Occupational Therapist Job

Occupational Therapist Job 5.00/5 (100.00%) 1 vote

Occupational therapists carry out treatment plans to help patients with a variety of daily tasks. Occupational therapists treat injured, ill, or disabled patients through the therapeutic use of everyday activities. They help these patients develop, recover, and improve the skills needed for daily living and working.

What Occupational Therapists Do

Occupational therapists treat injured, ill, or disabled patients through the therapeutic use of everyday activities. They help these patients develop, recover, and improve the skills needed for daily living and working.

Occupational therapists typically do the following:

  • Observe patients doing tasks, ask them questions, and review their medical history
  • Evaluate a patient’s condition and needs
  • Develop a treatment plan for patients, laying out the types of activities and specific goals to be accomplished
  • Help people with various disabilities with different tasks, such as leading an autistic child in play activities
  • Demonstrate exercises—for example, joint stretches for arthritis relief—that can help relieve pain for people with chronic conditions
  • Evaluate a patient’s home or workplace and, based on the patient’s health needs, identify potential improvements, such as labeling kitchen cabinets for an older person with poor memory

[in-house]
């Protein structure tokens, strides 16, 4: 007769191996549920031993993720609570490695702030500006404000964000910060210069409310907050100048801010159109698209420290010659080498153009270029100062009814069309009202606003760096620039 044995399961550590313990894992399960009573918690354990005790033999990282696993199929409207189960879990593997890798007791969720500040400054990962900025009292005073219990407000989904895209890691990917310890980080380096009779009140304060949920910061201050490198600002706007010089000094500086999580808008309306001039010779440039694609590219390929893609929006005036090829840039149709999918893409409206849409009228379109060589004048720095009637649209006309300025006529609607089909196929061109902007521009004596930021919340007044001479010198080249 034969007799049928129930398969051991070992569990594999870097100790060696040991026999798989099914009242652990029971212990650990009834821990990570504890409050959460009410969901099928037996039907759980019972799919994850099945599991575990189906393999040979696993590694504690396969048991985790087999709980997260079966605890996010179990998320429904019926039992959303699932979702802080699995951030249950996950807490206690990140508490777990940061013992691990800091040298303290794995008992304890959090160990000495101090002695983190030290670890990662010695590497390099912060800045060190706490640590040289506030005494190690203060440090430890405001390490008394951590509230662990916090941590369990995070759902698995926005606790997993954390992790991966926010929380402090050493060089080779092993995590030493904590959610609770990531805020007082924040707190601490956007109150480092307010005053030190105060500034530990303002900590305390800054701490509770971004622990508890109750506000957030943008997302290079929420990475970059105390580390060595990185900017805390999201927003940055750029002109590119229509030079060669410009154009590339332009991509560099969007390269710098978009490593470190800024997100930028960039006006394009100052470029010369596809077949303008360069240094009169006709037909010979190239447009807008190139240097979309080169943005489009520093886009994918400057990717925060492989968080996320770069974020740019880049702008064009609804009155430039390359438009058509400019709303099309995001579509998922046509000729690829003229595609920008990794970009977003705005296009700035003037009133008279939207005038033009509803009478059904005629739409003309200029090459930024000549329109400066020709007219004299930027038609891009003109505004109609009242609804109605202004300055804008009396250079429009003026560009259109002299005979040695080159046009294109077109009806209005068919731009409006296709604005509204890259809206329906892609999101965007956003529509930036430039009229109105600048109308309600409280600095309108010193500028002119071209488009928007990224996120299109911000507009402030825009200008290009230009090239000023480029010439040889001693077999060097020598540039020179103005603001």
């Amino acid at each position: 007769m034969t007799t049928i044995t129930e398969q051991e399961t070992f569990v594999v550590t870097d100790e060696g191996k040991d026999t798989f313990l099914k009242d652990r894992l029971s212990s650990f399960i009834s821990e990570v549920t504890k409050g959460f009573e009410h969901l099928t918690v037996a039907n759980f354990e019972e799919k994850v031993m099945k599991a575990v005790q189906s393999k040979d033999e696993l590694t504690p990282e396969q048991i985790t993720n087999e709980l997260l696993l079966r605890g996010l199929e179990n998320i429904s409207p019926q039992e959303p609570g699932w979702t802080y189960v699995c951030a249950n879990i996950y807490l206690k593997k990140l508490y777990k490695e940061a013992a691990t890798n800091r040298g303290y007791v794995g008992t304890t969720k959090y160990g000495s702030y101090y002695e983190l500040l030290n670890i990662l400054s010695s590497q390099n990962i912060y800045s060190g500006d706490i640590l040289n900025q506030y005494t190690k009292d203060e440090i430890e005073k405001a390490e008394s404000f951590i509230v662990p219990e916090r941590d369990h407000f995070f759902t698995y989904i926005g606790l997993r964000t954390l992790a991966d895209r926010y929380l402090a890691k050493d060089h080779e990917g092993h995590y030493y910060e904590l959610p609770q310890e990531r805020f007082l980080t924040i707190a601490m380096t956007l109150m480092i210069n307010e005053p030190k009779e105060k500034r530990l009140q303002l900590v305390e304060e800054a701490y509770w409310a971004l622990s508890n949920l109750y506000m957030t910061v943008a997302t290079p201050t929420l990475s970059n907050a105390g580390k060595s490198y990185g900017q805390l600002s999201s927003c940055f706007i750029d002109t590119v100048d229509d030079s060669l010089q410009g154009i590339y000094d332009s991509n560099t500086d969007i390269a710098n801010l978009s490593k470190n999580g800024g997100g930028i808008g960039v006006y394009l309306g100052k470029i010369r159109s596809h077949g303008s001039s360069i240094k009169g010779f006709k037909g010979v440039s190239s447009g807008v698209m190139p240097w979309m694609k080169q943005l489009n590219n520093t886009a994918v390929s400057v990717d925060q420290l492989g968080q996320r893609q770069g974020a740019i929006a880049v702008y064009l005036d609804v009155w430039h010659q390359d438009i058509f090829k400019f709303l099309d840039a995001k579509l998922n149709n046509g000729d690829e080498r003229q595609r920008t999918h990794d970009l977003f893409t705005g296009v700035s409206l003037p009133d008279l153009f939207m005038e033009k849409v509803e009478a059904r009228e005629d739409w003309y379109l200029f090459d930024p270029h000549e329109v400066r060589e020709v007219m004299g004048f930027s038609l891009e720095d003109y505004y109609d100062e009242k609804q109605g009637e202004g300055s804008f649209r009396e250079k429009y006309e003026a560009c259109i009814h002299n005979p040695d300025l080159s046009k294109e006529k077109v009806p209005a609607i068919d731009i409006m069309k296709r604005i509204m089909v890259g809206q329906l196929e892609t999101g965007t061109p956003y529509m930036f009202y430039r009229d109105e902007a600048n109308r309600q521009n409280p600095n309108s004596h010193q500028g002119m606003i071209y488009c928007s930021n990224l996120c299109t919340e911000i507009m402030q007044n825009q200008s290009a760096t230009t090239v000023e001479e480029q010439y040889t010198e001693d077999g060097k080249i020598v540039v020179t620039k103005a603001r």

• Educate a patient’s family and employer about how to accommodate and care for the patient
  • Recommend special equipment, such as wheelchairs and eating aids, and instruct patients on how to use that equipment
  • Assess and record patients’ activities and progress for patient evaluations, for billing, and for reporting to physicians and other healthcare providers
  • Work Environment

    About half of occupational therapists work in offices of occupational therapy or in hospitals. Others work in schools, nursing homes, physicians’ offices, and home health services. Therapists spend a lot of time on their feet while working with patients.

    Quick Facts: Occupational Therapists
    2012 Median Pay $75,400 per year

    $36.25 per hour
    Entry-Level Education Master’s degree
    Work Experience in a Related Occupation None
    On-the-job Training None
    Number of Jobs, 2012 113,200
    Job Outlook, 2012-22 29% (Much faster than average)
    Employment Change, 2012-22 32,800

    How to Become an Occupational Therapist

    Occupational therapists typically have a master’s degree in occupational therapy. All states require occupational therapists to be licensed or registered.
    Pay

    The median annual wage for occupational therapists was $75,400 in May 2012.

    Job Outlook

    Employment of occupational therapists is projected to grow 29 percent from 2012 to 2022, much faster than the average for all occupations. Occupational therapy will continue to be an important part of treatment for people with various illnesses and disabilities, such as Alzheimer’s disease, cerebral palsy, autism, or the loss of a limb.

    Occupational therapists held about 113,200 jobs in 2012. The industries that employed the most occupational therapists in 2012 were as follows: 

    Hospitals; state, local, and private 28%
    Offices of physical, occupational and speech therapists, and audiologists 22
    Elementary and secondary schools; state, local, and private 12
    Nursing care facilities (skilled nursing facilities) 9